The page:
The Top


I planed the top thinner on this mandolin, although it could possible go even thinner than I made it. It is about 3/32 thick currently and seriously pushing the abilities of the planer I was using. A thickness sander would allow for more control, a smoother cut (as opposed to the nasty tearout the planer creates) and a thinner top if you so desire. The other route I may try with my next mandolin is to have the jointing and planning of the top done by whoever I buy the wood from. The price seems to be reasonable at around $15 considering the better results the pros will be able to get with the right tools.

Sound Holes

Add I used a paper template to locate and I cut out the sound holes. I started by drilling a hole, removing the majority of the material with a coping saw, then finishing with a wood rasp and needle files. These soundholes wound up being much closer to the edge than on the last mandolin. It took a lot more care and time to cut out the holes without breaking the top. Unfortunately, I was going too fast with the coping saw at one point and split the top on the grain above and below the sound hole. (I didnít take a picture since I wasnít planning at the time to ever speak of the incident again.) I had to glue the piece back on with wood glue, which luckily worked very well. Itís impossible to see the break now. Still, Iíd recommend patience over unnecessary repairs.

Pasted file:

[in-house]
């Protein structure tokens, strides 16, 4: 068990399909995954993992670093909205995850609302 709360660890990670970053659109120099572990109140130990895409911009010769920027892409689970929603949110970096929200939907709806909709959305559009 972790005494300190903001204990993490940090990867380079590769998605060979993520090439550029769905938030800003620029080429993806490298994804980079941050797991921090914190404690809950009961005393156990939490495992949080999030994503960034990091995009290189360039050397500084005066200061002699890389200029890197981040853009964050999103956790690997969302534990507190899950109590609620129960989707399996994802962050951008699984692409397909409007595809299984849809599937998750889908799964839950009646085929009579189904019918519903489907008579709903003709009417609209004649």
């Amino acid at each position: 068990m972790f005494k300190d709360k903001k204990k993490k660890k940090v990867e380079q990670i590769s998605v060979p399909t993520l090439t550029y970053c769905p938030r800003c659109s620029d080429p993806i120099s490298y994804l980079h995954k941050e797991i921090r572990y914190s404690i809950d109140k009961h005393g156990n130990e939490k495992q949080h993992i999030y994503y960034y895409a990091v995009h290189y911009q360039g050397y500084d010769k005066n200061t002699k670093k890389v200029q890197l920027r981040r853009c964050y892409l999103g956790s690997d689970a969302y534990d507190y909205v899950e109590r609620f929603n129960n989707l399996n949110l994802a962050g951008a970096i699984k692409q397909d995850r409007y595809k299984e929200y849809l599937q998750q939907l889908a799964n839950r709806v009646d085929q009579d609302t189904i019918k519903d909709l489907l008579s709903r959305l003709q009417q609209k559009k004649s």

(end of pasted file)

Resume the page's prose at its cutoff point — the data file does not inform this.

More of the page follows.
Add Add The braces were first cut out of a larger piece of spruce sold to be used in guitars. I notched the two braces together in the x pattern then glued them onto the top with wood glue. I used a flat board to clamp the top and braces flat while they glued.

Carving the Braces

Add Add

I was aiming for a less harsh sounding instrument than my last mandolin. My hypothesis was that carving the braces lower would favor the higher frequencies less and lead to a richer sounding instrument. I kept going back to take more off of the braces incrementally over the course of a day or two as I pushed them ever smaller. I used a thumb plane to do the majority of the carving of the braces. The final height ended up being about 3/8ths of an inch at the center to essentially nothing at the tips. I didnít try to scallop the braces at all this time since my attempts on the last mandolin didnít work out.

Other Considerations

To further enhance the bass response of the instrument, I tried to make the braces thicker on the bass side. I donít know if that helped or not since I couldnít compare directly to another mandolin with the same pattern. This mandolin does sound better than my first mandolin which had taller braces, but that is a very different pattern, so itís tough to tell what was most responsible for the positive change in the instruments.